A former regional editor who continued working as a journalist until just last year has died aged 77.
Tributes have been paid to Terry Gilder, left, who edited titles including the Mid Wales, South Shropshire and North Shropshire Journals, as well as the Newport & Market Drayton Advertiser, during his career.
Terry moved to the Northern Echo in 1992, where he worked as a sub-editor, but the following year switched to the nearby Teesside Gazette, where he was launch editor for its nostalgia magazine Remember When.
After nine years in Middlesbrough, he moved to the Staffordshire Newsletter, where he edited the Nostalgia Notebook, which later became known as Times Gone By, and undertook sub-editing duties until 2018.
Terry died on 4 July following a short illness, just a month after his 77th birthday.
His funeral will take place at Hadley Methodist Church, Telford, tomorrow at 12.30pm.
A post from the Advertiser’s official Twitter account described him as “a fine journalist with a keen eye for a story” who “always believed in serving the local community.”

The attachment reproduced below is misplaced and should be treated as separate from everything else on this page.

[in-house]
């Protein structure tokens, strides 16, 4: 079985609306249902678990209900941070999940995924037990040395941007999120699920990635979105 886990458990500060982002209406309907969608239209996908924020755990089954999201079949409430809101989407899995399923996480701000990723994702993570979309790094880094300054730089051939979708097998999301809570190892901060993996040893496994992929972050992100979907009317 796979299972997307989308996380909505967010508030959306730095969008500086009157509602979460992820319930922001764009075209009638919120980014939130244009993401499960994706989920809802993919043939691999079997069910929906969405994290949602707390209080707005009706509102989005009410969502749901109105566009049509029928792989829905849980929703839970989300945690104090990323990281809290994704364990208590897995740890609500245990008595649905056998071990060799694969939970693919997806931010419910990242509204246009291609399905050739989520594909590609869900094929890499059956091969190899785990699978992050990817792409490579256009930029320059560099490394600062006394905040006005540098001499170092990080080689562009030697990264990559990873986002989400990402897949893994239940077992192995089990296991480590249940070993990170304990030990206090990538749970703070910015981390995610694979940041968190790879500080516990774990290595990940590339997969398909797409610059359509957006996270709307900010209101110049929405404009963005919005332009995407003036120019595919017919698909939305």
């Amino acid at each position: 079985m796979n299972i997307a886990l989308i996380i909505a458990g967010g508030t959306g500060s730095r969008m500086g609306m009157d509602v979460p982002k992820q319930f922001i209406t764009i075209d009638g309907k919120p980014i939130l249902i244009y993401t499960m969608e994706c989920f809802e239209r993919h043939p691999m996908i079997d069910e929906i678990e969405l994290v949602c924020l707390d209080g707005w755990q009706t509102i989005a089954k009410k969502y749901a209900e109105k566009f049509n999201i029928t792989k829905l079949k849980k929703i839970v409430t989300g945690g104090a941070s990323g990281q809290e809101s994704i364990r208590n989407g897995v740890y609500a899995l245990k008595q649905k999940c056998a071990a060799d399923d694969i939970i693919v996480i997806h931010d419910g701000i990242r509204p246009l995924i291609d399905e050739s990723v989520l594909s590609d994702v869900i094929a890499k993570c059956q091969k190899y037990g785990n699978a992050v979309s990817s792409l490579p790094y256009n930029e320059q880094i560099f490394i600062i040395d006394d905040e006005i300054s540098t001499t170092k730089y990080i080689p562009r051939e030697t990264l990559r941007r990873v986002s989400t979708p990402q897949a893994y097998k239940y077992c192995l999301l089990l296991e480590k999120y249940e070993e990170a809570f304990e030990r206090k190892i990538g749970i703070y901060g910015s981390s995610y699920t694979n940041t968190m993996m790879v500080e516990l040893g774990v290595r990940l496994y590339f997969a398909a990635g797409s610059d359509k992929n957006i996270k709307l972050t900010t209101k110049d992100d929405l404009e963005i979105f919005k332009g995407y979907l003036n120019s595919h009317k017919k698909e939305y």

Originally from Stapleford, near Nottingham, Terry had trained as an accountant when e noticed an advert for a trainee reporter at the nearby Ilkeston Advertiser.
He was one of the first intake for the National Council for the Training of Journalists’ certificate and after his time at Ilkeston he went to the Nottingham Evening Post, where he became a court reporter.
Kerry’s obituary adds: “The first story he sold to the national press was about a prostitute in Nottinghamshire who was paid for her services but refused to give them. It was snapped up by the now defunct News of the World for £30 – a week’s wages at the time.
“At the Nottingham Evening Post he also trained as a sub editor (responsible for laying out stories and pictures on a page and checking the copy is accurate and legally sound), before moving to the Shropshire Star.”
Terry took up his first editorship after four years at the Star.
Away from journalism, he published 20 books through his own business, Gildertext, which included local histories by other writers.